When Habitat for Humanity was thinking of ways to celebrate their 25th Anniversary, I offered them the idea of showcasing the lives of the people who Habitat served throughout the world. Having been associated with the organization for several years, I had seen firsthand how lives were changed through the process of owning a house. Even more compelling, however, were the variety of circumstances and needs that people from different countries brought to the organization in pursuing home ownership. In the United States, the people Habitat served were generally ambitious, hardworking families and individuals who needed just a little bit more help to actually own a home instead of renting one. Despite what people might think, Habitat is not an organization dedicated to providing shelter for otherwise homeless people. Rather, it is transformative in how it instills a new set of values, responsibilities, security and pride through homeownership.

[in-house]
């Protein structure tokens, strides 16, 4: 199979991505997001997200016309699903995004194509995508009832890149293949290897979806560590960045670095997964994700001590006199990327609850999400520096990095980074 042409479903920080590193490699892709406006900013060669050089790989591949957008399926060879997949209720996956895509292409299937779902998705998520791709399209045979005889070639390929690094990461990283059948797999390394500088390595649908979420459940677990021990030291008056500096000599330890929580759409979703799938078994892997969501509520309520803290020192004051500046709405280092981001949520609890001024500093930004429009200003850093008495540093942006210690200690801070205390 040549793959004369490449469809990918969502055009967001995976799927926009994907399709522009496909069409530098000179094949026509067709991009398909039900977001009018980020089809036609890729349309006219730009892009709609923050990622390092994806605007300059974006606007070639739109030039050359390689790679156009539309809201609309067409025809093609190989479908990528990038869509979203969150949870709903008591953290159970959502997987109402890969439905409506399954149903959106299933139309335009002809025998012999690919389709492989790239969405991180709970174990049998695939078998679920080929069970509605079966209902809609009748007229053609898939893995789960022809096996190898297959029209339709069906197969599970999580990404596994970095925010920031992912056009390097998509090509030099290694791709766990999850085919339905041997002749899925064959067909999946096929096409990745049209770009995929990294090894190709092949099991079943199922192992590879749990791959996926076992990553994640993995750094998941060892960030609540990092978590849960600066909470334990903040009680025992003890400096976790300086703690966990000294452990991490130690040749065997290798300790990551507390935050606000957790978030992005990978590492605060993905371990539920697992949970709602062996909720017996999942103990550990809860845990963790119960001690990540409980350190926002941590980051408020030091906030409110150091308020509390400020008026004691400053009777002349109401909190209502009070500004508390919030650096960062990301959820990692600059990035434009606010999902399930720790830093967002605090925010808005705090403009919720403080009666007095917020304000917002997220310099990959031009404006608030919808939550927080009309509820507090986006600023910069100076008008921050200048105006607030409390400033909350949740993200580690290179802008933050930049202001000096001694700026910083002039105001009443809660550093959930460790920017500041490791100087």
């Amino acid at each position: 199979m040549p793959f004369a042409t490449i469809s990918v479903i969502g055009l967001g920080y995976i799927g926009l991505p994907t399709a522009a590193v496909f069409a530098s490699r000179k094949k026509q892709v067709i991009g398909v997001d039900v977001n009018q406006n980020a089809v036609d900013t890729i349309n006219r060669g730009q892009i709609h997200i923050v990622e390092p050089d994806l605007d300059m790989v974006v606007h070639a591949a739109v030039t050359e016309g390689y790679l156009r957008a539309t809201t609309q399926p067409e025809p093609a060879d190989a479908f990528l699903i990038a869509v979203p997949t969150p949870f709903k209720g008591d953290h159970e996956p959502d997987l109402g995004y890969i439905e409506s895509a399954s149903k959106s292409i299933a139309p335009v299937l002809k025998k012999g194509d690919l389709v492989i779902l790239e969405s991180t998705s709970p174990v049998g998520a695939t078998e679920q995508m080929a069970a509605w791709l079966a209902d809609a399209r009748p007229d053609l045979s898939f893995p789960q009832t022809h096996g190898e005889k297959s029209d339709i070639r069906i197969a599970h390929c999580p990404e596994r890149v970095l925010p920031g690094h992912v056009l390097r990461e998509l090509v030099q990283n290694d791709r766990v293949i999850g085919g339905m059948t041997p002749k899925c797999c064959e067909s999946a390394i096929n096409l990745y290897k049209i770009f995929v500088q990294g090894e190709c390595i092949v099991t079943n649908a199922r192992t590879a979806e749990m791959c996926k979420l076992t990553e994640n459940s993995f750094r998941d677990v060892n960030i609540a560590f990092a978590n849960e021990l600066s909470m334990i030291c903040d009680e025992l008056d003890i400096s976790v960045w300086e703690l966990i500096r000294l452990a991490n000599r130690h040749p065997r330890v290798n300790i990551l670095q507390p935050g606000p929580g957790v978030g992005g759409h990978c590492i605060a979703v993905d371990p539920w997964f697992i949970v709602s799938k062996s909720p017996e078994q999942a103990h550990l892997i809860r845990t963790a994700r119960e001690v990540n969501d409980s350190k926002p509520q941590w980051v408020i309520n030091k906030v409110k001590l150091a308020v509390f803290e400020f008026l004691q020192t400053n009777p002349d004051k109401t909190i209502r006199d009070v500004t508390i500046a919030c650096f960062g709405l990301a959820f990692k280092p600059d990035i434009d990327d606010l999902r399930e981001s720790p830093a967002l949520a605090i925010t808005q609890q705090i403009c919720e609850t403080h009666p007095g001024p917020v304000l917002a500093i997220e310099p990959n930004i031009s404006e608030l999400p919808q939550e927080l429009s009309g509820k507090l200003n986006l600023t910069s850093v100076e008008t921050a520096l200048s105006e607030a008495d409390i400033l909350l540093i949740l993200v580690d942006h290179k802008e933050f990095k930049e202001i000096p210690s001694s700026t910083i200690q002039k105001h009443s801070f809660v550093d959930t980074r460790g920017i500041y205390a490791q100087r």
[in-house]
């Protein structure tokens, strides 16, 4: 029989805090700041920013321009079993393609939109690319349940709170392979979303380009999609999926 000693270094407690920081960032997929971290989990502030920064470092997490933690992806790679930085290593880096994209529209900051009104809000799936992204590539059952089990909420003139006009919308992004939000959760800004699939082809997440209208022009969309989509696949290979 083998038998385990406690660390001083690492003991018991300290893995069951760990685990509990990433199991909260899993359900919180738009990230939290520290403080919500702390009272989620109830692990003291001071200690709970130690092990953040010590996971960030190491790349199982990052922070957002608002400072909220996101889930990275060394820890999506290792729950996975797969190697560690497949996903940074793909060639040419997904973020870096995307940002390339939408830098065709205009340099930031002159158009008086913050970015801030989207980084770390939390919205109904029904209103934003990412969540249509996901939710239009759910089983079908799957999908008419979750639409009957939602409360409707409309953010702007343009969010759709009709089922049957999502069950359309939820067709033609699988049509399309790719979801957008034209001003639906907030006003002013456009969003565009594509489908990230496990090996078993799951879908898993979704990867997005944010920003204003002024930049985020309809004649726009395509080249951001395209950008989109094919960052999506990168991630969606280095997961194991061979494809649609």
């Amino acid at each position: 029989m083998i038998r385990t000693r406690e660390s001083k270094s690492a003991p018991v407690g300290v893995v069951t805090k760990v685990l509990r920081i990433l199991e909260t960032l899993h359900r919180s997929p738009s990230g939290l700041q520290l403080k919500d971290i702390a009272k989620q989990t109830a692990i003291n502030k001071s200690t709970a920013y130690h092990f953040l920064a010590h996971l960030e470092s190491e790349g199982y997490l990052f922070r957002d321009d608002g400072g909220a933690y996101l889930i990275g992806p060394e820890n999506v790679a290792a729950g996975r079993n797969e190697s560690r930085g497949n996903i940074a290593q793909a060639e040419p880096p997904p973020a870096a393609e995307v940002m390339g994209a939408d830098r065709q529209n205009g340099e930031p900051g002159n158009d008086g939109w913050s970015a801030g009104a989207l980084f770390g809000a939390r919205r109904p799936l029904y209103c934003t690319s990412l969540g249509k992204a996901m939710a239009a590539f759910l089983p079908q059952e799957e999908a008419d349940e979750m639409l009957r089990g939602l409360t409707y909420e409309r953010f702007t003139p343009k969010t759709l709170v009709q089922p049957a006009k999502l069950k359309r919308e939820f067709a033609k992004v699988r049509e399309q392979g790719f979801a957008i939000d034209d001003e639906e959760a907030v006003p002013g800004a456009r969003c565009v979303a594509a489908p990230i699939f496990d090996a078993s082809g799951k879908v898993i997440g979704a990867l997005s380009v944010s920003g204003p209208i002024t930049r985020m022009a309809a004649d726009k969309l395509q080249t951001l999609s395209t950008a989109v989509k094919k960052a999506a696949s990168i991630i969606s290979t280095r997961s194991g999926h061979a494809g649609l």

But in countries in the Third World, Habitat homeownership is even more dramatic. People are saved from dilapidated and inadequate shelter through the creation of a simple decent home. In the more than seventy countries it works in throughout the world, Habitat adapts itself to the circumstances and the structural likelihoods and creates something significantly better. By American standards, these homes might still seem less than impressive. Often, they are nothing more than adobe huts or simple, sturdy structures without electricity or running water. But compared to the shelter rigged up with aluminum and cardboard, the Habitat homes are safe, comfortable, and life changing.
The people of the world who approach Habitat do so for a wide range of reasons, from political strife to economic need. The play is meant to tell their stories. I visited five different countries and interviewed homeowners in each to create a compelling overview of need throughout the world. The stories I encountered were remarkable. The circumstance people have had to live through simply amazing. Yet all of them are brought together by a fundamental desire to make their lives and the lives of their children better. Habitat has addressed that need by providing the most fundamental resource required for living a better life: a safe, decent place to live.